As feared by a major disgruntled shareholder, the successor designated to succeed Glenn Chamandy at the head of Gildan will take office on Monday, a month earlier than expected.
Vince Tyra was initially scheduled to begin his term as president and CEO of Gildan on February 12, replacing Glenn Chamandy whose dismissal was announced on December 10 by the board of directors of the Montreal clothing manufacturer.
Gildan said Friday that at the board’s request, Vince Tyra stepped aside so his start date could be moved forward to meet “the need to quickly engage with key stakeholders and provide stability and leadership needed” for the company.
At the beginning of the week, the American institutional shareholder Browning West expressed concern that the entry into office of Vince Tyra would be brought forward and had requested the holding, without delay, of an extraordinary meeting of shareholders to vote on the return to office of the ex-CEO Glenn Chamandy and reconstitute the majority of Gildan’s board of directors.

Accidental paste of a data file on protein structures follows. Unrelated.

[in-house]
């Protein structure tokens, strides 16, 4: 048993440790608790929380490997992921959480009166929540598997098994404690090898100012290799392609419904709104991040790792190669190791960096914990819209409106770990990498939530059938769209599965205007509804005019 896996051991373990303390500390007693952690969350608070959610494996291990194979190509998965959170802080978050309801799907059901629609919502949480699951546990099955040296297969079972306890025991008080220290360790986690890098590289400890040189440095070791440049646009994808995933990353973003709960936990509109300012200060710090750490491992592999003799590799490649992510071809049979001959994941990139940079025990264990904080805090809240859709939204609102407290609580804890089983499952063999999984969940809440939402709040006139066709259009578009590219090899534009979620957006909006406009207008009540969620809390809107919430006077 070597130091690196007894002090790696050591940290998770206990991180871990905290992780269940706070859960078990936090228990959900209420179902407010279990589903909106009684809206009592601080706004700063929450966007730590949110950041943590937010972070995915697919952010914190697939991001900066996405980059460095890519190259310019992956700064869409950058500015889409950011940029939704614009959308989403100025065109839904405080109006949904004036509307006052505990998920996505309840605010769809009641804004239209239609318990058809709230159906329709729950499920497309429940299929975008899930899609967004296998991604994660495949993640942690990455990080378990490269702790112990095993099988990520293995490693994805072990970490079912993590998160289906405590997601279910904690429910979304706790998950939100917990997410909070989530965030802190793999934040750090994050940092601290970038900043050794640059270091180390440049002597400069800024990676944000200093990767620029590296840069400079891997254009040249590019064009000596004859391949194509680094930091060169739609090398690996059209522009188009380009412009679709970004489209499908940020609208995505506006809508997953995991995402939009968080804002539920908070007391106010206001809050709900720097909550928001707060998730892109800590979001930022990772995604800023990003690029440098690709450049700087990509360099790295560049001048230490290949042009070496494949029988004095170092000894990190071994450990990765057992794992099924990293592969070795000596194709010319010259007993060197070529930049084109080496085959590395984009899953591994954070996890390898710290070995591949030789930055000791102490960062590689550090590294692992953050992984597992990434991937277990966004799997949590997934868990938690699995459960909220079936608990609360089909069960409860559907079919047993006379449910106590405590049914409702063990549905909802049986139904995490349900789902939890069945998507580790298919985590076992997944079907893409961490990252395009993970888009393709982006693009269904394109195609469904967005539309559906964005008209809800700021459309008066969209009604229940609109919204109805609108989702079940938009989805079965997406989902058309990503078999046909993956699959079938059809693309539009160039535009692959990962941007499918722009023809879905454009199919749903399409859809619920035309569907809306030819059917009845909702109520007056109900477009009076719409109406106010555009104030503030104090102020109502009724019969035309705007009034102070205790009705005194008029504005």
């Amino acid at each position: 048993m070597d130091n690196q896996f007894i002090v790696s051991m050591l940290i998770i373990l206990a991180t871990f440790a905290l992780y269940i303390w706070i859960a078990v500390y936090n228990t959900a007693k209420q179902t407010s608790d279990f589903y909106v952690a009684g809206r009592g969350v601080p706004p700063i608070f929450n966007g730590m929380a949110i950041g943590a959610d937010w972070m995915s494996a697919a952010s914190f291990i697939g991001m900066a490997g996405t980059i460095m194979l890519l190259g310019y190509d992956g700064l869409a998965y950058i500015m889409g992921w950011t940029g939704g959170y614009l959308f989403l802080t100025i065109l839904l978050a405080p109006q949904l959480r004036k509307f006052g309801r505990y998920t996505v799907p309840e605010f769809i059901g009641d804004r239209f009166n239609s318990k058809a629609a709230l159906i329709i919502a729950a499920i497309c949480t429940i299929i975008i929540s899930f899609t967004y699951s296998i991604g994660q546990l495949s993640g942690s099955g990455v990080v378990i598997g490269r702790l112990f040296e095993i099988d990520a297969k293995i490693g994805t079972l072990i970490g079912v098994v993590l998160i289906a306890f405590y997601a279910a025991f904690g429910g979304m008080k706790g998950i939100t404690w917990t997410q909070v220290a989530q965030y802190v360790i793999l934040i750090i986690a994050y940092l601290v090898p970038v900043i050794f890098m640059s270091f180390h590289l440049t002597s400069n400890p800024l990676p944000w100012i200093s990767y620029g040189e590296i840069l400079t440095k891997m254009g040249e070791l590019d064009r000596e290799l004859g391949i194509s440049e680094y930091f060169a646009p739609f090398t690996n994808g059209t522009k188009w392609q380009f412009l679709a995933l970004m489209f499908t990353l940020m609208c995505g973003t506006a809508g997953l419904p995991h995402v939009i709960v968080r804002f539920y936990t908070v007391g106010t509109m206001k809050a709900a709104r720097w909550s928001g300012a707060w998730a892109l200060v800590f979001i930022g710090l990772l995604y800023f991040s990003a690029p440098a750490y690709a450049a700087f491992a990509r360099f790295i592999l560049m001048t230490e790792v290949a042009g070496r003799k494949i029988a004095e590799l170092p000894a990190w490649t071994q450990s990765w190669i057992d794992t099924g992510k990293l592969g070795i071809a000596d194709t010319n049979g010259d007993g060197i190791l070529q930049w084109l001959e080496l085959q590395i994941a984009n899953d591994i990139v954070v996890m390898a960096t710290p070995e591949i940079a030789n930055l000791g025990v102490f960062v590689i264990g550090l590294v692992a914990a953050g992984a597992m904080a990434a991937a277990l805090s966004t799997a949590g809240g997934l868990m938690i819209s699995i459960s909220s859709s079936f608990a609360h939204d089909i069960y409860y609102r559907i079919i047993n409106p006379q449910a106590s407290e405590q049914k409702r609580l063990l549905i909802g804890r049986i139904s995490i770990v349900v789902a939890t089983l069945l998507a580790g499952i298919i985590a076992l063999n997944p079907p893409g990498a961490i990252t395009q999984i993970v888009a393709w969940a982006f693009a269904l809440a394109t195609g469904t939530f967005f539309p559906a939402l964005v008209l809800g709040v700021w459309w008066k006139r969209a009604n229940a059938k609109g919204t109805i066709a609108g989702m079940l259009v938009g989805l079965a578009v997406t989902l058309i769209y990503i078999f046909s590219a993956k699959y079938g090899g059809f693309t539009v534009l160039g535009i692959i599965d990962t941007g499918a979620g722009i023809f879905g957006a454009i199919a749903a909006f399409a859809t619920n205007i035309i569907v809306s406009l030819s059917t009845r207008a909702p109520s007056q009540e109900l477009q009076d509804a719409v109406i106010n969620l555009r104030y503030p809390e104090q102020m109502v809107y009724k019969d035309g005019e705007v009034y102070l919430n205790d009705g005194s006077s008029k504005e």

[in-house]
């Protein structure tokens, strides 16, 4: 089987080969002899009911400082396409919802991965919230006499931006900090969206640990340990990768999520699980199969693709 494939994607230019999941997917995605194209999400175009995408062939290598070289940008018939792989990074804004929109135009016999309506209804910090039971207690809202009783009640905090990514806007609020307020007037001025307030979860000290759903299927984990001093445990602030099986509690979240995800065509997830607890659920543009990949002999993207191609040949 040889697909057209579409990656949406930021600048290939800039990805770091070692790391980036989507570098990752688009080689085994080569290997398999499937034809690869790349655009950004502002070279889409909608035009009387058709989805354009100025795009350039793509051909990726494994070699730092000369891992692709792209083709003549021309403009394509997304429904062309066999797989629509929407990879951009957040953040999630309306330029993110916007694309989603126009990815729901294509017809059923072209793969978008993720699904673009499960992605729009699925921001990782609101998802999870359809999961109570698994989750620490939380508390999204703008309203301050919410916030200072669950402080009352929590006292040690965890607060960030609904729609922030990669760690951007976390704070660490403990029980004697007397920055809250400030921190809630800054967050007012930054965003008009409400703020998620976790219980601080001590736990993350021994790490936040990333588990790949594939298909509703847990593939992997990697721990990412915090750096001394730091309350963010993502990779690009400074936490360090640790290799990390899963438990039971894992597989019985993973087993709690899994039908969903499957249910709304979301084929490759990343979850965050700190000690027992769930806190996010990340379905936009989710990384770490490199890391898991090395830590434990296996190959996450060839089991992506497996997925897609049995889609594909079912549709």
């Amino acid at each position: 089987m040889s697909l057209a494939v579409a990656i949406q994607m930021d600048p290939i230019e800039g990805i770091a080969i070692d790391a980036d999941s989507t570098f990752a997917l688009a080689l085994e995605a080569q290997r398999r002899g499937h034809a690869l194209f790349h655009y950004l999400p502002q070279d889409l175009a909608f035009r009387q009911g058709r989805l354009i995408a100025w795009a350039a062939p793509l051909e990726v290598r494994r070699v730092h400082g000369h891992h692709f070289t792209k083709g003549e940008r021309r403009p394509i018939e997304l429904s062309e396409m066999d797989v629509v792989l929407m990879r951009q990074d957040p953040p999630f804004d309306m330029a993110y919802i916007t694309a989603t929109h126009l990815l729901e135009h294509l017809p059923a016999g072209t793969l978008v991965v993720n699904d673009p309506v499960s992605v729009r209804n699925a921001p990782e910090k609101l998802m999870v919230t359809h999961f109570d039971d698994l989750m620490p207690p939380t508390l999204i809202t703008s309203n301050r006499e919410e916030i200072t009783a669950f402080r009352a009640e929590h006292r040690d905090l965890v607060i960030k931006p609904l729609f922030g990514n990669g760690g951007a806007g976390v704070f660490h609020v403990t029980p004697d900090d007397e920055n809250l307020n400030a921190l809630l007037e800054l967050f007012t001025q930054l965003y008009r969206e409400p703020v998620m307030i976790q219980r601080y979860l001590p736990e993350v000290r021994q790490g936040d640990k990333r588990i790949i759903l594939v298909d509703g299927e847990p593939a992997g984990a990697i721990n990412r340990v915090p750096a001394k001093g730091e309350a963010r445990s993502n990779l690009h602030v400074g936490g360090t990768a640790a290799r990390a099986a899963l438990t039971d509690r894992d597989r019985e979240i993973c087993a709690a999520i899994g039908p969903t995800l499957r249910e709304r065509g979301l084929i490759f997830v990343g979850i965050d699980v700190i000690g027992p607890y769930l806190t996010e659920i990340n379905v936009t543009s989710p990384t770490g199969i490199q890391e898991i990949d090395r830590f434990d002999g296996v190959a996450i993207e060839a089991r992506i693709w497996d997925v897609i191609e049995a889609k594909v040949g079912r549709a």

Browning West, which says it holds an approximate 5% stake in Gildan, also said it had learned that the board was considering using extreme tactics, including postponing the next annual meeting of shareholders and any requested special meetings until the fall.
About ten independent institutional shareholders, controlling approximately 35% of Gildan’s shares, have publicly expressed their opposition to the firing of Glenn Chamandy over the past month.
The board of directors initially justified its decision to dismiss Glenn Chamandy by differences related to the succession plan and by emphasizing that it wanted to move forward with a risky acquisition strategy worth several billion dollars. Faced with the discontent of several shareholders, the board subsequently denounced the commitment and certain behaviors of Glenn Chamandy.
The board said, among other things, that Glenn Chamandy focused more on his personal outside activities, including the development of a golf resort in Barbados, that his management style was unstructured, that he few meetings with senior management and rarely showed up in the office, on average only a few days per month, even long after the COVID lockdown ended.
After investing in his own sportswear company when he was in his 20s, using Gildan as his primary supplier, Vince Tyra became president of Fruit of the Loom before that company’s eventual sale to Berkshire Hathaway.
Vince Tyra later served as CEO of clothing distributor Broder Bros and director of intercollegiate sports at the University of Louisville in Kentucky.